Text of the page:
Tuesday, April 14, 2009

Scraping the Bottom of the Barrel...

with Richard Cohen. Amidst the outcry over Larry Summers' $5 million sinecure at the hedge fund DE Shaw, Cohen takes to the Washington Post to voice his unsurprisingly contrarian dissent from the simmering populist rage. Cohen, after all, has made a career out of defending the prerogatives of the elite - from government officials who lied us into war, to the very journalists (such as himself) who failed to investigate these lies, to financial journalists who couldn't be bothered to ask questions about the housing bubble. But with the Summers-DE Shaw flap, Cohen takes his standard establishment hagiography to new Orwellian heights: we should not censure Summers for his ties to the financial industry, but, rather, lavish praise on him for passing up the riches of our new robber barons to re-enter public service. In other news from Robert Cohen: war is peace; freedom is slavery; ignorace is strength. From Cohen:
The recent headlines about Lawrence Summers had it all wrong. They announced with an implied breathlessness that he earned around $8 million last year -- much of it from the hedge fund D.E. Shaw. Here's what I would have written: "Man Takes More Than $7.9 Million Cut in Pay." Somewhere in the Diagnostic and Statistical Manual of Mental Disorders, the bible of shrinks, there should be an entry for "public servant." They are all, bless their hearts, a little nuts....

In our scandal-soaked culture, it is de rigueur to denigrate public officials and to search for the inevitable conflict of interest. But here are people, such as Summers, who have put aside wealth and lavish perks for government service. They have their reasons, sure, but whatever they are, we -- not they -- are the richer for it.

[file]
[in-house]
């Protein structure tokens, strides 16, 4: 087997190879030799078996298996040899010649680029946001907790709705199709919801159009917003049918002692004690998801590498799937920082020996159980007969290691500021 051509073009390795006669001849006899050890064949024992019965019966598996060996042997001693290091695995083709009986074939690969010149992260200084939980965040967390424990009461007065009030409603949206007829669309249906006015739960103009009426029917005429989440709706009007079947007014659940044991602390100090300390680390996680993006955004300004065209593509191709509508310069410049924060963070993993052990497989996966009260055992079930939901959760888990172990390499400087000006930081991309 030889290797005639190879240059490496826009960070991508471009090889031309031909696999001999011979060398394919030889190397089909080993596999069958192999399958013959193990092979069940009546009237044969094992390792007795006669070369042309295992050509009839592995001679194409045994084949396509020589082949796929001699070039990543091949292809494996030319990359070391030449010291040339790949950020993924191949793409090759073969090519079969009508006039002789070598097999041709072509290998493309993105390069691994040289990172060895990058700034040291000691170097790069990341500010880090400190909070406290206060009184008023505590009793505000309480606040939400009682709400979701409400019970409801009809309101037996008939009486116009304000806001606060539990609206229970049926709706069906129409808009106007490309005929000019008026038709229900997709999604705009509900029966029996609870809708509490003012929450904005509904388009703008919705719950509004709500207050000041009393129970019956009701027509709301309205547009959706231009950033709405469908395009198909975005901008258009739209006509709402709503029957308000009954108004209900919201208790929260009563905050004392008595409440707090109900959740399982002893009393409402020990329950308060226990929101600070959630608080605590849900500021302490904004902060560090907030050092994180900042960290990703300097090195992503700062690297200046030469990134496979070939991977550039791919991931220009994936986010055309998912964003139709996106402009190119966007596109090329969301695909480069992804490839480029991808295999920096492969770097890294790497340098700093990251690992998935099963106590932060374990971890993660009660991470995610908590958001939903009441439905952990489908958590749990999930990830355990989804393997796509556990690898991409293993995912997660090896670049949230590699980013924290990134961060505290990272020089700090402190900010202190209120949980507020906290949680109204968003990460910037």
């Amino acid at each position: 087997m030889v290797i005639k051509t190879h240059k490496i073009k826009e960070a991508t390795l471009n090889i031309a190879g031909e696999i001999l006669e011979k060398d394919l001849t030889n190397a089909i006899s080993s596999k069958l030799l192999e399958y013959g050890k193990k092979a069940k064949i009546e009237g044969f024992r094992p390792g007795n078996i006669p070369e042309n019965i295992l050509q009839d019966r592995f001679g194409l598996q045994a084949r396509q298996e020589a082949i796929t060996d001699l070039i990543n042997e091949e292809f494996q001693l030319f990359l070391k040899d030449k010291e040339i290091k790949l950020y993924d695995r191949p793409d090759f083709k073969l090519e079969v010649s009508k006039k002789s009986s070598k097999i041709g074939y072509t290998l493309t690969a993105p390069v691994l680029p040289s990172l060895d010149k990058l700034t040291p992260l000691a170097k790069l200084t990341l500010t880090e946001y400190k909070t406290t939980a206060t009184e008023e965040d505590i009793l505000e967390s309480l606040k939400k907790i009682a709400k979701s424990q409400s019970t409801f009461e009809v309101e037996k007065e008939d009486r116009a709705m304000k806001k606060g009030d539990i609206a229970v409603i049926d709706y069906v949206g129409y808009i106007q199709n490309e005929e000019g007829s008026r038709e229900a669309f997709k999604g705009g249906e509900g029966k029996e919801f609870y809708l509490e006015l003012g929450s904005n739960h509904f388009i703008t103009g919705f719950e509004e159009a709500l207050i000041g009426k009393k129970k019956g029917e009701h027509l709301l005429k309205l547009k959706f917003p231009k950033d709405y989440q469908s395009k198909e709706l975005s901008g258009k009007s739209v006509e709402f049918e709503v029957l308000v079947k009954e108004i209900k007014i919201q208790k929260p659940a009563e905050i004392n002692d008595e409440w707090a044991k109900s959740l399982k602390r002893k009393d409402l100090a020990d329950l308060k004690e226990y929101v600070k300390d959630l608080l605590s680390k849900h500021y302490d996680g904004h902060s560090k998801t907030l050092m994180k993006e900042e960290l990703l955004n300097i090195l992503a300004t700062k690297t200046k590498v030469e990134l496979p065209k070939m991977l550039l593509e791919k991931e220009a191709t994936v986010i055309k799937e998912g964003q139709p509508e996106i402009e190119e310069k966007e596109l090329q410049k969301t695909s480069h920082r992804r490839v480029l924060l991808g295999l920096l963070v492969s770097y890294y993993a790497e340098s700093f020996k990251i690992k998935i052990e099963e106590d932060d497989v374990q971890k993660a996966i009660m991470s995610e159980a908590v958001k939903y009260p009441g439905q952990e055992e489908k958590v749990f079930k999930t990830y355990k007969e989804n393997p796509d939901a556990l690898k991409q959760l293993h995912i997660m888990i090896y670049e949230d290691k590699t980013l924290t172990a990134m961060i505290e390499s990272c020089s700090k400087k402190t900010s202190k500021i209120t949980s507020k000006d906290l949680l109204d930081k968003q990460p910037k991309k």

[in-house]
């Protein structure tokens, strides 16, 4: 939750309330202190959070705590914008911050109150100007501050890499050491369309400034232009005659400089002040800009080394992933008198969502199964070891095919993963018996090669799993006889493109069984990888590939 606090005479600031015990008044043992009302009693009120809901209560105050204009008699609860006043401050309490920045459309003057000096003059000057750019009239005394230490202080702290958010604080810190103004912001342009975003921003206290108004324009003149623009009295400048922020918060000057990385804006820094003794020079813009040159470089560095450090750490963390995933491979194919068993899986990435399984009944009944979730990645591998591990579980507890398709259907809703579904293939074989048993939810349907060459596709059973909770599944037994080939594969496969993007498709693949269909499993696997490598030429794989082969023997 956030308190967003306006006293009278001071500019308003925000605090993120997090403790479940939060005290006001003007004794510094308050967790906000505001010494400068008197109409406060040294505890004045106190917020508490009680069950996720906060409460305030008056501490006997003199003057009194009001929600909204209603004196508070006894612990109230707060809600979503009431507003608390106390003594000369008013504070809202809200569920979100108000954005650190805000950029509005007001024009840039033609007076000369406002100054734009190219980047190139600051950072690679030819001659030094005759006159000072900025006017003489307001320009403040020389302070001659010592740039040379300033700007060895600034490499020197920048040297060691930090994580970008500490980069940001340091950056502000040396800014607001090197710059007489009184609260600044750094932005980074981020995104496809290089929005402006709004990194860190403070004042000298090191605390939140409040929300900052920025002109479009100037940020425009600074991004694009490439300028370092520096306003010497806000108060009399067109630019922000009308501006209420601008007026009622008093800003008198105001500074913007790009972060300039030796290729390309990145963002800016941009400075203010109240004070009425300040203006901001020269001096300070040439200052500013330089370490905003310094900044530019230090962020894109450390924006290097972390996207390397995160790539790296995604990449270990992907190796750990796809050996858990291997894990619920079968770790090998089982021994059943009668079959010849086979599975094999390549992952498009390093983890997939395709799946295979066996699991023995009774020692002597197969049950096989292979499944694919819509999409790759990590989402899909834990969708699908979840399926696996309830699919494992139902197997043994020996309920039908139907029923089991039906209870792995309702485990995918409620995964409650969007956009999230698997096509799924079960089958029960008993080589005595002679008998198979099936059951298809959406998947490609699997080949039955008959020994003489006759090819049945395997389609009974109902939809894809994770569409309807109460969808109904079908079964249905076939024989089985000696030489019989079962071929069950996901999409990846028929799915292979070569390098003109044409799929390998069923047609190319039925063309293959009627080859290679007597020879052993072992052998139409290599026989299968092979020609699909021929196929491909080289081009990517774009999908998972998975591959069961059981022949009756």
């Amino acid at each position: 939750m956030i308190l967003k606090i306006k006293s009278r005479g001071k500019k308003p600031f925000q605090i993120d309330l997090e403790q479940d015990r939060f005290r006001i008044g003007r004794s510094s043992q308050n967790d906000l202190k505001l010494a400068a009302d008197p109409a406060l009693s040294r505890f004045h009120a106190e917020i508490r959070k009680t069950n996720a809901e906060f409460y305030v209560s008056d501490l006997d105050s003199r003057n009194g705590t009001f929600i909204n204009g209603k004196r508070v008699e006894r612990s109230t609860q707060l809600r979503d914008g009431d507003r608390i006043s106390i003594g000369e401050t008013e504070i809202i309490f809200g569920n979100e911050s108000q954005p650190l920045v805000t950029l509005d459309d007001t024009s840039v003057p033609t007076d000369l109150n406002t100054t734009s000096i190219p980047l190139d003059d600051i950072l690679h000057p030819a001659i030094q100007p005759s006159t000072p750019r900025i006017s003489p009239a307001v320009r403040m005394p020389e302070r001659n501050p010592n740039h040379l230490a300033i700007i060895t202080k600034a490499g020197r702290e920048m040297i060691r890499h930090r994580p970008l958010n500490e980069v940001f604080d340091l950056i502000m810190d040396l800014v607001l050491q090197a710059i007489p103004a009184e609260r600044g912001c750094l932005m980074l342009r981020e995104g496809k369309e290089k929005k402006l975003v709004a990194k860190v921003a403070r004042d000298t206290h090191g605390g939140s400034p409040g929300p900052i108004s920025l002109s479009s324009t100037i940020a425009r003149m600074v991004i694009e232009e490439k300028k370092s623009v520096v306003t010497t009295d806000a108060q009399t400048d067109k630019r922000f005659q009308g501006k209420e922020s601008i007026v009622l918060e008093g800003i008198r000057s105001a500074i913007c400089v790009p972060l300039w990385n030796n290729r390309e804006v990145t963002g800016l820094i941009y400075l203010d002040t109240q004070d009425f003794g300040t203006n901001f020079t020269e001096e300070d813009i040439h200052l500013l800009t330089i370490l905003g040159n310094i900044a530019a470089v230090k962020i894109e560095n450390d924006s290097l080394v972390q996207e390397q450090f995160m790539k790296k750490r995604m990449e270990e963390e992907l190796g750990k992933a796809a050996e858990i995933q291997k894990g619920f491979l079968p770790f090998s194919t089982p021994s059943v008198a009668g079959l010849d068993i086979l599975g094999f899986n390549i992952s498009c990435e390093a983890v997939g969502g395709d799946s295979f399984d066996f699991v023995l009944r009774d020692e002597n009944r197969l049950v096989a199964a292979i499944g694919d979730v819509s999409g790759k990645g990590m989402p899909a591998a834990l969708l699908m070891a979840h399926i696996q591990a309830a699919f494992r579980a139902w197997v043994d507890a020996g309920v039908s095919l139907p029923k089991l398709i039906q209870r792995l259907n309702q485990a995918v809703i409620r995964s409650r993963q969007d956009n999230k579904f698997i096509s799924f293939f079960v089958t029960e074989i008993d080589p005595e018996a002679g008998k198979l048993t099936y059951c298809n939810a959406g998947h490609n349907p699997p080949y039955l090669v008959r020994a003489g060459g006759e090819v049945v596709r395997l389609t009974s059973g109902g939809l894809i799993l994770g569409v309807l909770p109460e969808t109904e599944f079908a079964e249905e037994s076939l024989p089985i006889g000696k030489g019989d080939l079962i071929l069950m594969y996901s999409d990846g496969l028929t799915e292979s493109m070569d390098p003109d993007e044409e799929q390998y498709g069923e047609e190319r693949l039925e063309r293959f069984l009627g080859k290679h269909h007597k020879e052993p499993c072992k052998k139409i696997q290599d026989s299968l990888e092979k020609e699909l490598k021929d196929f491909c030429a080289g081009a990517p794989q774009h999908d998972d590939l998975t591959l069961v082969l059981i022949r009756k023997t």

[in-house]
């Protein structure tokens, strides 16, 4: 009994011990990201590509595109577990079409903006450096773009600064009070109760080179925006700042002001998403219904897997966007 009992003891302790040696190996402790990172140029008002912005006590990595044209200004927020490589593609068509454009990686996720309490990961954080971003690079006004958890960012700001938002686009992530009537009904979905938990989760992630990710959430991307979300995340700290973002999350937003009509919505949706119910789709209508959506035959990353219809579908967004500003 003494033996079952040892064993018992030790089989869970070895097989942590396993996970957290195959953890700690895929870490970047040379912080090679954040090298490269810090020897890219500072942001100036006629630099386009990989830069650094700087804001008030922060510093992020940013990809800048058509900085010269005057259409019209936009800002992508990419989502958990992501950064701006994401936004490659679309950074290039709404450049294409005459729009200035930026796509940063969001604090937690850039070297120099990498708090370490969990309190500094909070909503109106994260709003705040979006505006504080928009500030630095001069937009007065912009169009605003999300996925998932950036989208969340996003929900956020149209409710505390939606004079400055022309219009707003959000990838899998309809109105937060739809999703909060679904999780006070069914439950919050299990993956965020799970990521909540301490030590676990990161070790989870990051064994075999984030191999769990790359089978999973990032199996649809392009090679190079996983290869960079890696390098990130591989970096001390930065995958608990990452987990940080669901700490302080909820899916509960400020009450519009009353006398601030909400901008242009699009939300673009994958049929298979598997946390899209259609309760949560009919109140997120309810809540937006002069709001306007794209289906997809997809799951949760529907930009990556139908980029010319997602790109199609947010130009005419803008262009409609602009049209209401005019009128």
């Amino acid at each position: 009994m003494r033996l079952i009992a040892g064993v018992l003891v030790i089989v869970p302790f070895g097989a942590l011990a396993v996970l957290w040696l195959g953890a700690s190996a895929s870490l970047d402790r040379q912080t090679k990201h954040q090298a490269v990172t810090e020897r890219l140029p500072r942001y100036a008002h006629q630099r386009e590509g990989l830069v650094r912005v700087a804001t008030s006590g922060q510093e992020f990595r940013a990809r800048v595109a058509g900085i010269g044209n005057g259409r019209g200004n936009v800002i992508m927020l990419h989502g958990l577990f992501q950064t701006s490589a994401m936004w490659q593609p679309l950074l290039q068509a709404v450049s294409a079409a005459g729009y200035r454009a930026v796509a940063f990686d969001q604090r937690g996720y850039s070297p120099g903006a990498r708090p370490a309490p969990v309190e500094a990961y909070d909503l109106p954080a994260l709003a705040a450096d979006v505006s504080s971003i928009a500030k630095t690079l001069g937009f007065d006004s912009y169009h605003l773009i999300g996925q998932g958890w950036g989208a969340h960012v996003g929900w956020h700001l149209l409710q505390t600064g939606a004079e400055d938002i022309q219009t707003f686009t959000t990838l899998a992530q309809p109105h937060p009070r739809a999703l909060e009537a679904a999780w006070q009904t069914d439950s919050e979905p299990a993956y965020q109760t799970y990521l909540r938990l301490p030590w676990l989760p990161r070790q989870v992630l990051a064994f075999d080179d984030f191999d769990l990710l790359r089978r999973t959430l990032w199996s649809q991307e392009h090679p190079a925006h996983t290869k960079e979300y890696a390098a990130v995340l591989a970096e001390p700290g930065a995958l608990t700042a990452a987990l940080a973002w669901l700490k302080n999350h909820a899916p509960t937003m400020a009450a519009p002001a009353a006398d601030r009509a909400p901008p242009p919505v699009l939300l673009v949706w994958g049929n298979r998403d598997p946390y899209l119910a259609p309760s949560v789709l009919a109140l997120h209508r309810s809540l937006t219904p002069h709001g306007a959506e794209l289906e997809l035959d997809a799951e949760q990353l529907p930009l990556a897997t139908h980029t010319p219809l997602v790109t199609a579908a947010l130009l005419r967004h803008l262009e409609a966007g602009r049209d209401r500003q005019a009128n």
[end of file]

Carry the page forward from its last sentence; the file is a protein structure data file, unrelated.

Unfortunately, Cohen is hardly alone in this establishment defense. Indeed, most of the establishment deign to indulge the masses with bouts of populist fury - AIG bonuses anyone - only to later lead the backlash against the backlash; informing the uneducated and unsophisticated masses why focusing on such details is trivial. The following discussion between Noam Scheiber of TNR and Megan McArdle of the Atlantic typifies this attitude.

This misses the point. For Scheiber, as long as there is no quid pro quo between Summers and DE Shaw, there is no scandal. Maybe. But does anyone believe that Summers will push for oversight or regulation of hedge funds/derivatives if he thinks a very lucrative post-government career at a hedge fund awaits him? The cognitive capture of our government, media, and academic elites by Wall Street is of vital importance. If our elites believe that what is good for Wall Street is good for America, then they will likely try to revive the status quo ante. Beyond whether this is even possible, it should be asked whether it is even desirable. Unfortunately, most establishment figures deem that a silly, unserious question.

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